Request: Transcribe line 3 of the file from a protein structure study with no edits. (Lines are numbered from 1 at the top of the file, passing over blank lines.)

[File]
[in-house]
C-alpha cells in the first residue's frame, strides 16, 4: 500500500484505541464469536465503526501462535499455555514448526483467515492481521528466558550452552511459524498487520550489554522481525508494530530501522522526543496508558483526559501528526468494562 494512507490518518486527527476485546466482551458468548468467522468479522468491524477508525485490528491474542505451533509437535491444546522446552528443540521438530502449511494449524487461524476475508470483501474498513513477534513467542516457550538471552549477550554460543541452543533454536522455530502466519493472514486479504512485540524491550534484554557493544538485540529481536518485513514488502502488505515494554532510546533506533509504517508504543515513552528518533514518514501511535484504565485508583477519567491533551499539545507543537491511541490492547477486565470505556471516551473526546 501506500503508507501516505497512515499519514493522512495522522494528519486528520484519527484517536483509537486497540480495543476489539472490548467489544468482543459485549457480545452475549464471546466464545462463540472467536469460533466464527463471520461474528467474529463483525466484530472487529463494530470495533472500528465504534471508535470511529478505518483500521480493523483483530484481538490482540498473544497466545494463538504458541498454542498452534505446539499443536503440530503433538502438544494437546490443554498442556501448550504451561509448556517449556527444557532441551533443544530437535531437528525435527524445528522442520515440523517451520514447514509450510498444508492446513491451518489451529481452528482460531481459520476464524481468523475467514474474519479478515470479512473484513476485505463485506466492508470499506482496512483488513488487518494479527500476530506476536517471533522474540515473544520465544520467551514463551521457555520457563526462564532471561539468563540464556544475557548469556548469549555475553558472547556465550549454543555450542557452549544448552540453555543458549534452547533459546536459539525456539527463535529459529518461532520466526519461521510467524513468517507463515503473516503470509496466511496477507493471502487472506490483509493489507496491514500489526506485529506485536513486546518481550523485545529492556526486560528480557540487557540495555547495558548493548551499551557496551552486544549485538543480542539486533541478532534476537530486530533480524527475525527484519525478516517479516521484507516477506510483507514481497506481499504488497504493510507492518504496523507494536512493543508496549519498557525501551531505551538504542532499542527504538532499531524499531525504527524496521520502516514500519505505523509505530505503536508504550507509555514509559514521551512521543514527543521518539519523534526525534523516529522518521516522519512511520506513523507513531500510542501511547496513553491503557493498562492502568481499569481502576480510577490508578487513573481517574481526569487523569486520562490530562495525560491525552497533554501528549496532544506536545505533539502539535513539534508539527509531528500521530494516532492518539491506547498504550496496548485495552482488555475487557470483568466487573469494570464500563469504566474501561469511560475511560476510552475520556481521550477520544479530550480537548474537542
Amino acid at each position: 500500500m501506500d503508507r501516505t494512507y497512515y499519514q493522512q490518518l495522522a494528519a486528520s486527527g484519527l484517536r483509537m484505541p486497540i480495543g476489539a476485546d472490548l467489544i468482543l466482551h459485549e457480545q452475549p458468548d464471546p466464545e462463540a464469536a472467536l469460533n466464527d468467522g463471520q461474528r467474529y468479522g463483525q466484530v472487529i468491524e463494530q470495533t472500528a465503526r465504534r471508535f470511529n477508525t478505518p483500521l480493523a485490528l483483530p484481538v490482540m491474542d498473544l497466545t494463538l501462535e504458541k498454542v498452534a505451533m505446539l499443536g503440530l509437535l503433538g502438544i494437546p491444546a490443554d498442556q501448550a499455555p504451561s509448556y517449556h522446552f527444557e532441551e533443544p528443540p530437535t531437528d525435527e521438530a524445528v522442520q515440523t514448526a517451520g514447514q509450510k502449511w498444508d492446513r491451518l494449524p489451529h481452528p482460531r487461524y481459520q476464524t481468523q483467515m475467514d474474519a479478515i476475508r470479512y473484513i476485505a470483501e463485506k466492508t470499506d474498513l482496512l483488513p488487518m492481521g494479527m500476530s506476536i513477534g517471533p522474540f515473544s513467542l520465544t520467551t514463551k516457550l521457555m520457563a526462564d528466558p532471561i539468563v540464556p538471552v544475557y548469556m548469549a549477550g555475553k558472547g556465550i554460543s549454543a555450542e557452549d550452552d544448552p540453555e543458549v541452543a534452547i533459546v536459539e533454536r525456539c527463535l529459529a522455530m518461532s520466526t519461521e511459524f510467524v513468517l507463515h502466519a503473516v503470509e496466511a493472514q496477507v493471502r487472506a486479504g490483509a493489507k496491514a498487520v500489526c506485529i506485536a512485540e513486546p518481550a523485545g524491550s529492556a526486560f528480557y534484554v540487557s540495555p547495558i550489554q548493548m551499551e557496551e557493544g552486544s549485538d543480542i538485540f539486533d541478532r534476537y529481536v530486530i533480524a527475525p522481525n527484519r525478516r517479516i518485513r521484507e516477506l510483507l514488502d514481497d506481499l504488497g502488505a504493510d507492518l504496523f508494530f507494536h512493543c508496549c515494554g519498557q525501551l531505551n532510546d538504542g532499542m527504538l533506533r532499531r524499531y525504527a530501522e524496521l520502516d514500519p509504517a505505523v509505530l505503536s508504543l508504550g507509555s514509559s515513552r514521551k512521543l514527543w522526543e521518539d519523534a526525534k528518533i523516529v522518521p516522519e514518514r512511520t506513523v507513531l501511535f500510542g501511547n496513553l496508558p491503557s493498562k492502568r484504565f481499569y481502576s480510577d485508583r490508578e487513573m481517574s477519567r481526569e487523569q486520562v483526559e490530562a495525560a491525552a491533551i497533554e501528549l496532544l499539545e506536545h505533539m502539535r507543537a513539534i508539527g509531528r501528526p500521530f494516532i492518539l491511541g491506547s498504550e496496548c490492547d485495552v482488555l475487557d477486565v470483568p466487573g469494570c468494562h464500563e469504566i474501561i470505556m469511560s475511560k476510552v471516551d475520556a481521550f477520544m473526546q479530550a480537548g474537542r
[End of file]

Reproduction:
Amino acid at each position: 500500500m501506500d503508507r501516505t494512507y497512515y499519514q493522512q490518518l495522522a494528519a486528520s486527527g484519527l484517536r483509537m484505541p486497540i480495543g476489539a476485546d472490548l467489544i468482543l466482551h459485549e457480545q452475549p458468548d464471546p466464545e462463540a464469536a472467536l469460533n466464527d468467522g463471520q461474528r467474529y468479522g463483525q466484530v472487529i468491524e463494530q470495533t472500528a465503526r465504534r471508535f470511529n477508525t478505518p483500521l480493523a485490528l483483530p484481538v490482540m491474542d498473544l497466545t494463538l501462535e504458541k498454542v498452534a505451533m505446539l499443536g503440530l509437535l503433538g502438544i494437546p491444546a490443554d498442556q501448550a499455555p504451561s509448556y517449556h522446552f527444557e532441551e533443544p528443540p530437535t531437528d525435527e521438530a524445528v522442520q515440523t514448526a517451520g514447514q509450510k502449511w498444508d492446513r491451518l494449524p489451529h481452528p482460531r487461524y481459520q476464524t481468523q483467515m475467514d474474519a479478515i476475508r470479512y473484513i476485505a470483501e463485506k466492508t470499506d474498513l482496512l483488513p488487518m492481521g494479527m500476530s506476536i513477534g517471533p522474540f515473544s513467542l520465544t520467551t514463551k516457550l521457555m520457563a526462564d528466558p532471561i539468563v540464556p538471552v544475557y548469556m548469549a549477550g555475553k558472547g556465550i554460543s549454543a555450542e557452549d550452552d544448552p540453555e543458549v541452543a534452547i533459546v536459539e533454536r525456539c527463535l529459529a522455530m518461532s520466526t519461521e511459524f510467524v513468517l507463515h502466519a503473516v503470509e496466511a493472514q496477507v493471502r487472506a486479504g490483509a493489507k496491514a498487520v500489526c506485529i506485536a512485540e513486546p518481550a523485545g524491550s529492556a526486560f528480557y534484554v540487557s540495555p547495558i550489554q548493548m551499551e557496551e557493544g552486544s549485538d543480542i538485540f539486533d541478532r534476537y529481536v530486530i533480524a527475525p522481525n527484519r525478516r517479516i518485513r521484507e516477506l510483507l514488502d514481497d506481499l504488497g502488505a504493510d507492518l504496523f508494530f507494536h512493543c508496549c515494554g519498557q525501551l531505551n532510546d538504542g532499542m527504538l533506533r532499531r524499531y525504527a530501522e524496521l520502516d514500519p509504517a505505523v509505530l505503536s508504543l508504550g507509555s514509559s515513552r514521551k512521543l514527543w522526543e521518539d519523534a526525534k528518533i523516529v522518521p516522519e514518514r512511520t506513523v507513531l501511535f500510542g501511547n496513553l496508558p491503557s493498562k492502568r484504565f481499569y481502576s480510577d485508583r490508578e487513573m481517574s477519567r481526569e487523569q486520562v483526559e490530562a495525560a491525552a491533551i497533554e501528549l496532544l499539545e506536545h505533539m502539535r507543537a513539534i508539527g509531528r501528526p500521530f494516532i492518539l491511541g491506547s498504550e496496548c490492547d485495552v482488555l475487557d477486565v470483568p466487573g469494570c468494562h464500563e469504566i474501561i470505556m469511560s475511560k476510552v471516551d475520556a481521550f477520544m473526546q479530550a480537548g474537542r